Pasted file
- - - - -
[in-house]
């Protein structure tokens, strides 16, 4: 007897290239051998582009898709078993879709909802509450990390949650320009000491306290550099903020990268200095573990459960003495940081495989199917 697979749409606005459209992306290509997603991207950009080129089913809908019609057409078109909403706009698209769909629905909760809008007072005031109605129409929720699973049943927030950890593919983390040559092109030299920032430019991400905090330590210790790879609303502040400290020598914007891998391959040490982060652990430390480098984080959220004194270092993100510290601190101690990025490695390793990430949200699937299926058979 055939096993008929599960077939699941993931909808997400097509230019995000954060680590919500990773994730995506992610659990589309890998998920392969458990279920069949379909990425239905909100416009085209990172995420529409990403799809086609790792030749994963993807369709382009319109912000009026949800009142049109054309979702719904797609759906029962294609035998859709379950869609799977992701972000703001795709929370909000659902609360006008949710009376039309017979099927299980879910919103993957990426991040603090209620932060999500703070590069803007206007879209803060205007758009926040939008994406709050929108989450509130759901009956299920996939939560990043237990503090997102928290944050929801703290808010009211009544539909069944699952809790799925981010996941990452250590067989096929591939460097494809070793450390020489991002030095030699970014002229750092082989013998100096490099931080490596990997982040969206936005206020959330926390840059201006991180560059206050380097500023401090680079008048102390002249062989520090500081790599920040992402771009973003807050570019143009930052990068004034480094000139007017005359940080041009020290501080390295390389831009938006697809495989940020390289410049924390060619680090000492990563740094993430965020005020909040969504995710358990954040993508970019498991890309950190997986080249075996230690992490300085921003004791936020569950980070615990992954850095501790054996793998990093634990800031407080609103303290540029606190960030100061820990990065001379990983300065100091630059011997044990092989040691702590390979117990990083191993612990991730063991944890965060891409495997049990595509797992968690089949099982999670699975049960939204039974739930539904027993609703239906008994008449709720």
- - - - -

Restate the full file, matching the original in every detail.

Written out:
[in-house]
């Protein structure tokens, strides 16, 4: 007897290239051998582009898709078993879709909802509450990390949650320009000491306290550099903020990268200095573990459960003495940081495989199917 697979749409606005459209992306290509997603991207950009080129089913809908019609057409078109909403706009698209769909629905909760809008007072005031109605129409929720699973049943927030950890593919983390040559092109030299920032430019991400905090330590210790790879609303502040400290020598914007891998391959040490982060652990430390480098984080959220004194270092993100510290601190101690990025490695390793990430949200699937299926058979 055939096993008929599960077939699941993931909808997400097509230019995000954060680590919500990773994730995506992610659990589309890998998920392969458990279920069949379909990425239905909100416009085209990172995420529409990403799809086609790792030749994963993807369709382009319109912000009026949800009142049109054309979702719904797609759906029962294609035998859709379950869609799977992701972000703001795709929370909000659902609360006008949710009376039309017979099927299980879910919103993957990426991040603090209620932060999500703070590069803007206007879209803060205007758009926040939008994406709050929108989450509130759901009956299920996939939560990043237990503090997102928290944050929801703290808010009211009544539909069944699952809790799925981010996941990452250590067989096929591939460097494809070793450390020489991002030095030699970014002229750092082989013998100096490099931080490596990997982040969206936005206020959330926390840059201006991180560059206050380097500023401090680079008048102390002249062989520090500081790599920040992402771009973003807050570019143009930052990068004034480094000139007017005359940080041009020290501080390295390389831009938006697809495989940020390289410049924390060619680090000492990563740094993430965020005020909040969504995710358990954040993508970019498991890309950190997986080249075996230690992490300085921003004791936020569950980070615990992954850095501790054996793998990093634990800031407080609103303290540029606190960030100061820990990065001379990983300065100091630059011997044990092989040691702590390979117990990083191993612990991730063991944890965060891409495997049990595509797992968690089949099982999670699975049960939204039974739930539904027993609703239906008994008449709720």